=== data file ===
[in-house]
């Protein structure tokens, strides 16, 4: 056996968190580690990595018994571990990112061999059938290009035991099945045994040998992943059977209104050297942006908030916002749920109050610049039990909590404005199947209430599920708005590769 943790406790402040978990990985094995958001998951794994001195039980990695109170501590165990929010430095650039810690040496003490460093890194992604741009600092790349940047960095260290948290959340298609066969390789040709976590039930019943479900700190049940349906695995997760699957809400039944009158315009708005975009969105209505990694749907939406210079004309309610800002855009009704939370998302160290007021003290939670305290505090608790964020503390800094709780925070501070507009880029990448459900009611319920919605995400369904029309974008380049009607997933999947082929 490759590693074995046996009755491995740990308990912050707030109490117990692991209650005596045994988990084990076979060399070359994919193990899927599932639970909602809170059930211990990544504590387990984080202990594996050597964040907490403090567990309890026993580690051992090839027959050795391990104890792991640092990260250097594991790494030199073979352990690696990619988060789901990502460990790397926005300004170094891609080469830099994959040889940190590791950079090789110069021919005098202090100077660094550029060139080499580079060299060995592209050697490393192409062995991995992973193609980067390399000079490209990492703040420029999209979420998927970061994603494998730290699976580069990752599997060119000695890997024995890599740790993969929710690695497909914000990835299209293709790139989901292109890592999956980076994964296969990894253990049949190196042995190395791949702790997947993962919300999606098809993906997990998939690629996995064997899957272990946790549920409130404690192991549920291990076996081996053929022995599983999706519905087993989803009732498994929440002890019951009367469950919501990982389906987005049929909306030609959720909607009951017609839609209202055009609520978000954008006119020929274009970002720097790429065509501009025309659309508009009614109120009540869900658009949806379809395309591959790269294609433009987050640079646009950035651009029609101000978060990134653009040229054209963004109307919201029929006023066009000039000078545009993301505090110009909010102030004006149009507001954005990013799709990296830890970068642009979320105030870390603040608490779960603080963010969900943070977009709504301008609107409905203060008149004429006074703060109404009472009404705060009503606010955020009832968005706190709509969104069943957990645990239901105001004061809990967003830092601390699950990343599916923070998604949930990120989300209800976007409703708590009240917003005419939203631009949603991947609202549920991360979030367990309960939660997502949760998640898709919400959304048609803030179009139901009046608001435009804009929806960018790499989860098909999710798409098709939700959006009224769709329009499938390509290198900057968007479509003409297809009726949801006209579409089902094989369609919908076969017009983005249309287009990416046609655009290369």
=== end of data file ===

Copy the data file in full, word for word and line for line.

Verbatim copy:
[in-house]
């Protein structure tokens, strides 16, 4: 056996968190580690990595018994571990990112061999059938290009035991099945045994040998992943059977209104050297942006908030916002749920109050610049039990909590404005199947209430599920708005590769 943790406790402040978990990985094995958001998951794994001195039980990695109170501590165990929010430095650039810690040496003490460093890194992604741009600092790349940047960095260290948290959340298609066969390789040709976590039930019943479900700190049940349906695995997760699957809400039944009158315009708005975009969105209505990694749907939406210079004309309610800002855009009704939370998302160290007021003290939670305290505090608790964020503390800094709780925070501070507009880029990448459900009611319920919605995400369904029309974008380049009607997933999947082929 490759590693074995046996009755491995740990308990912050707030109490117990692991209650005596045994988990084990076979060399070359994919193990899927599932639970909602809170059930211990990544504590387990984080202990594996050597964040907490403090567990309890026993580690051992090839027959050795391990104890792991640092990260250097594991790494030199073979352990690696990619988060789901990502460990790397926005300004170094891609080469830099994959040889940190590791950079090789110069021919005098202090100077660094550029060139080499580079060299060995592209050697490393192409062995991995992973193609980067390399000079490209990492703040420029999209979420998927970061994603494998730290699976580069990752599997060119000695890997024995890599740790993969929710690695497909914000990835299209293709790139989901292109890592999956980076994964296969990894253990049949190196042995190395791949702790997947993962919300999606098809993906997990998939690629996995064997899957272990946790549920409130404690192991549920291990076996081996053929022995599983999706519905087993989803009732498994929440002890019951009367469950919501990982389906987005049929909306030609959720909607009951017609839609209202055009609520978000954008006119020929274009970002720097790429065509501009025309659309508009009614109120009540869900658009949806379809395309591959790269294609433009987050640079646009950035651009029609101000978060990134653009040229054209963004109307919201029929006023066009000039000078545009993301505090110009909010102030004006149009507001954005990013799709990296830890970068642009979320105030870390603040608490779960603080963010969900943070977009709504301008609107409905203060008149004429006074703060109404009472009404705060009503606010955020009832968005706190709509969104069943957990645990239901105001004061809990967003830092601390699950990343599916923070998604949930990120989300209800976007409703708590009240917003005419939203631009949603991947609202549920991360979030367990309960939660997502949760998640898709919400959304048609803030179009139901009046608001435009804009929806960018790499989860098909999710798409098709939700959006009224769709329009499938390509290198900057968007479509003409297809009726949801006209579409089902094989369609919908076969017009983005249309287009990416046609655009290369």